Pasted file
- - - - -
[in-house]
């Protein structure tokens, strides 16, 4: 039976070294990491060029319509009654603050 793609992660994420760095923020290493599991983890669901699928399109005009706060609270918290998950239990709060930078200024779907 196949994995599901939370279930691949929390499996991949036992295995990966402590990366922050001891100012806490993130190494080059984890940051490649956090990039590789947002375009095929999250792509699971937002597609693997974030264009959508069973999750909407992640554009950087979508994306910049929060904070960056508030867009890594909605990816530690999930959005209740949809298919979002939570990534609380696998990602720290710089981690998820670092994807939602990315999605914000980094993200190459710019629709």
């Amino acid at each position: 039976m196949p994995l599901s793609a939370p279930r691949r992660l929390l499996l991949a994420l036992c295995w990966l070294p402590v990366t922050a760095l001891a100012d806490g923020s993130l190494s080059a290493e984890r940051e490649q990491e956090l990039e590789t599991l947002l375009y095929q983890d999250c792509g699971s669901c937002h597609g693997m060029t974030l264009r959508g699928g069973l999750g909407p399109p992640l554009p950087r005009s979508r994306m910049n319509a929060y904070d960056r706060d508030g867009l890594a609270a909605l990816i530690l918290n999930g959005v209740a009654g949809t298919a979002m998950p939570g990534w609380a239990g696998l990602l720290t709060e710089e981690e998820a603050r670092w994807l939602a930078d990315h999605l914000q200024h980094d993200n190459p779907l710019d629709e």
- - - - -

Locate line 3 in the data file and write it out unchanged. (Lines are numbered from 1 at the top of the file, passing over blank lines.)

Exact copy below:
């Amino acid at each position: 039976m196949p994995l599901s793609a939370p279930r691949r992660l929390l499996l991949a994420l036992c295995w990966l070294p402590v990366t922050a760095l001891a100012d806490g923020s993130l190494s080059a290493e984890r940051e490649q990491e956090l990039e590789t599991l947002l375009y095929q983890d999250c792509g699971s669901c937002h597609g693997m060029t974030l264009r959508g699928g069973l999750g909407p399109p992640l554009p950087r005009s979508r994306m910049n319509a929060y904070d960056r706060d508030g867009l890594a609270a909605l990816i530690l918290n999930g959005v209740a009654g949809t298919a979002m998950p939570g990534w609380a239990g696998l990602l720290t709060e710089e981690e998820a603050r670092w994807l939602a930078d990315h999605l914000q200024h980094d993200n190459p779907l710019d629709e």